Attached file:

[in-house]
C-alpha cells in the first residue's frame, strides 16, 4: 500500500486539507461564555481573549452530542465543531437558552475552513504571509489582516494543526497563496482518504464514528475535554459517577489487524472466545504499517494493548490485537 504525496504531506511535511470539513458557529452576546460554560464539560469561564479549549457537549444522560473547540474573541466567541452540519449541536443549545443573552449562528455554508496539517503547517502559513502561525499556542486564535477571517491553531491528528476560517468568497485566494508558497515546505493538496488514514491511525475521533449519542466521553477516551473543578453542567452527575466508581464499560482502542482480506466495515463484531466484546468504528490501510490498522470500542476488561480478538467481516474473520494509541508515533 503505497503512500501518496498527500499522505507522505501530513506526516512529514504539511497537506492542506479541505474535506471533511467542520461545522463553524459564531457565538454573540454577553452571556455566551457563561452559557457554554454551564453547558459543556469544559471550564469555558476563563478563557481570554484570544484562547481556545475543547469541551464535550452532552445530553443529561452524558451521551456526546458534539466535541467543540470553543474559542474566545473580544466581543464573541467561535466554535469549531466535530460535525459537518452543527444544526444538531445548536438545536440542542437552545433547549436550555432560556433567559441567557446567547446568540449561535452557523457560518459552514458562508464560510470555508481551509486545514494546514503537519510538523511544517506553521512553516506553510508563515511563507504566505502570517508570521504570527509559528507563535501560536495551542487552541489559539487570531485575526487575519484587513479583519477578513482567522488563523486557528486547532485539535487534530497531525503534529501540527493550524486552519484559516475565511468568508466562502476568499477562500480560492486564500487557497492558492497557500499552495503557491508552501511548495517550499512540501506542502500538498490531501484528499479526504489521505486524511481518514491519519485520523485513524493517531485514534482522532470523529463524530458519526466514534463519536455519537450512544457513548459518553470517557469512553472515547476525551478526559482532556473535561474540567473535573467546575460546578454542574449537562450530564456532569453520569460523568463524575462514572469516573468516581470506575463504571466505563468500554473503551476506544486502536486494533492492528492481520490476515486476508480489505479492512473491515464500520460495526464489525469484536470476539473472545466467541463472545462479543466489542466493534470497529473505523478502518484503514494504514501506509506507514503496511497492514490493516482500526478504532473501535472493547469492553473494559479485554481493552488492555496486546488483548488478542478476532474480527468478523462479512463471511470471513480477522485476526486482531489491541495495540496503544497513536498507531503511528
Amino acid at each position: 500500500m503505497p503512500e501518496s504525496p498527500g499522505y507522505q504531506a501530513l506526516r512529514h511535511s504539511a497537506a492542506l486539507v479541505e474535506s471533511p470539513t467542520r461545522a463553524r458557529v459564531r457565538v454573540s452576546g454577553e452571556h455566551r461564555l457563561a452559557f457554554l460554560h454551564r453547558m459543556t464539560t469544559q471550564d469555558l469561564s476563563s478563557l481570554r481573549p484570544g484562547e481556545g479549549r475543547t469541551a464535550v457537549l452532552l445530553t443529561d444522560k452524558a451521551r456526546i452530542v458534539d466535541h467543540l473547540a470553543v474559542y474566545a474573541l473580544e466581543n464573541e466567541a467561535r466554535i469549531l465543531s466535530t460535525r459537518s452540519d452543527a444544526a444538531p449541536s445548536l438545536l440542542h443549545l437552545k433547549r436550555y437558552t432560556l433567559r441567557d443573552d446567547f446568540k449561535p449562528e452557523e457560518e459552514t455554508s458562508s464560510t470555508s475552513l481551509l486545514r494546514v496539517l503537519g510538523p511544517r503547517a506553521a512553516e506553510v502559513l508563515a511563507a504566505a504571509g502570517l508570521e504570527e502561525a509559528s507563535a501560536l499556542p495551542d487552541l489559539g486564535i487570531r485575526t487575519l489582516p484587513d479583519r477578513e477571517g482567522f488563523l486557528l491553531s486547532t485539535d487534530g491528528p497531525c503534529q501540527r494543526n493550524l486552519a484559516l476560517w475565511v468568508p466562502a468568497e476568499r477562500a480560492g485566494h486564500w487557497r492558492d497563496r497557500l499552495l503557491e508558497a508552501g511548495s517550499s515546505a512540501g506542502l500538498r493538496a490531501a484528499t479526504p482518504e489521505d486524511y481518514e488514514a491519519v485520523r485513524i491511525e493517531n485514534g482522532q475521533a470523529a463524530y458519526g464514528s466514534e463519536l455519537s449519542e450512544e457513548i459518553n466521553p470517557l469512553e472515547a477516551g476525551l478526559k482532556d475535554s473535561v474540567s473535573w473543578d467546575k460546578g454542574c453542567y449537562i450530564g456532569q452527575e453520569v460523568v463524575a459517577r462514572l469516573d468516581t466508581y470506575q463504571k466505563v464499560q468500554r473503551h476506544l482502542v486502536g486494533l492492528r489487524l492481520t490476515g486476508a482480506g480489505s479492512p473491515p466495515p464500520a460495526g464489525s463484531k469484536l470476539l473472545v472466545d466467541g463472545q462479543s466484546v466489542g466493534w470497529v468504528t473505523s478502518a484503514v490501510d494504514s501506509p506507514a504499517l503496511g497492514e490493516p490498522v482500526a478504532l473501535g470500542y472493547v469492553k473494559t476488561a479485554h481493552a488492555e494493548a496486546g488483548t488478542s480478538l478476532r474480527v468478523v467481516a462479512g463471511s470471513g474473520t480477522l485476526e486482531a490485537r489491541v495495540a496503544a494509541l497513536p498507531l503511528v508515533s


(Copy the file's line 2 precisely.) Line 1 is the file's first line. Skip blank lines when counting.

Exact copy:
C-alpha cells in the first residue's frame, strides 16, 4: 500500500486539507461564555481573549452530542465543531437558552475552513504571509489582516494543526497563496482518504464514528475535554459517577489487524472466545504499517494493548490485537 504525496504531506511535511470539513458557529452576546460554560464539560469561564479549549457537549444522560473547540474573541466567541452540519449541536443549545443573552449562528455554508496539517503547517502559513502561525499556542486564535477571517491553531491528528476560517468568497485566494508558497515546505493538496488514514491511525475521533449519542466521553477516551473543578453542567452527575466508581464499560482502542482480506466495515463484531466484546468504528490501510490498522470500542476488561480478538467481516474473520494509541508515533 503505497503512500501518496498527500499522505507522505501530513506526516512529514504539511497537506492542506479541505474535506471533511467542520461545522463553524459564531457565538454573540454577553452571556455566551457563561452559557457554554454551564453547558459543556469544559471550564469555558476563563478563557481570554484570544484562547481556545475543547469541551464535550452532552445530553443529561452524558451521551456526546458534539466535541467543540470553543474559542474566545473580544466581543464573541467561535466554535469549531466535530460535525459537518452543527444544526444538531445548536438545536440542542437552545433547549436550555432560556433567559441567557446567547446568540449561535452557523457560518459552514458562508464560510470555508481551509486545514494546514503537519510538523511544517506553521512553516506553510508563515511563507504566505502570517508570521504570527509559528507563535501560536495551542487552541489559539487570531485575526487575519484587513479583519477578513482567522488563523486557528486547532485539535487534530497531525503534529501540527493550524486552519484559516475565511468568508466562502476568499477562500480560492486564500487557497492558492497557500499552495503557491508552501511548495517550499512540501506542502500538498490531501484528499479526504489521505486524511481518514491519519485520523485513524493517531485514534482522532470523529463524530458519526466514534463519536455519537450512544457513548459518553470517557469512553472515547476525551478526559482532556473535561474540567473535573467546575460546578454542574449537562450530564456532569453520569460523568463524575462514572469516573468516581470506575463504571466505563468500554473503551476506544486502536486494533492492528492481520490476515486476508480489505479492512473491515464500520460495526464489525469484536470476539473472545466467541463472545462479543466489542466493534470497529473505523478502518484503514494504514501506509506507514503496511497492514490493516482500526478504532473501535472493547469492553473494559479485554481493552488492555496486546488483548488478542478476532474480527468478523462479512463471511470471513480477522485476526486482531489491541495495540496503544497513536498507531503511528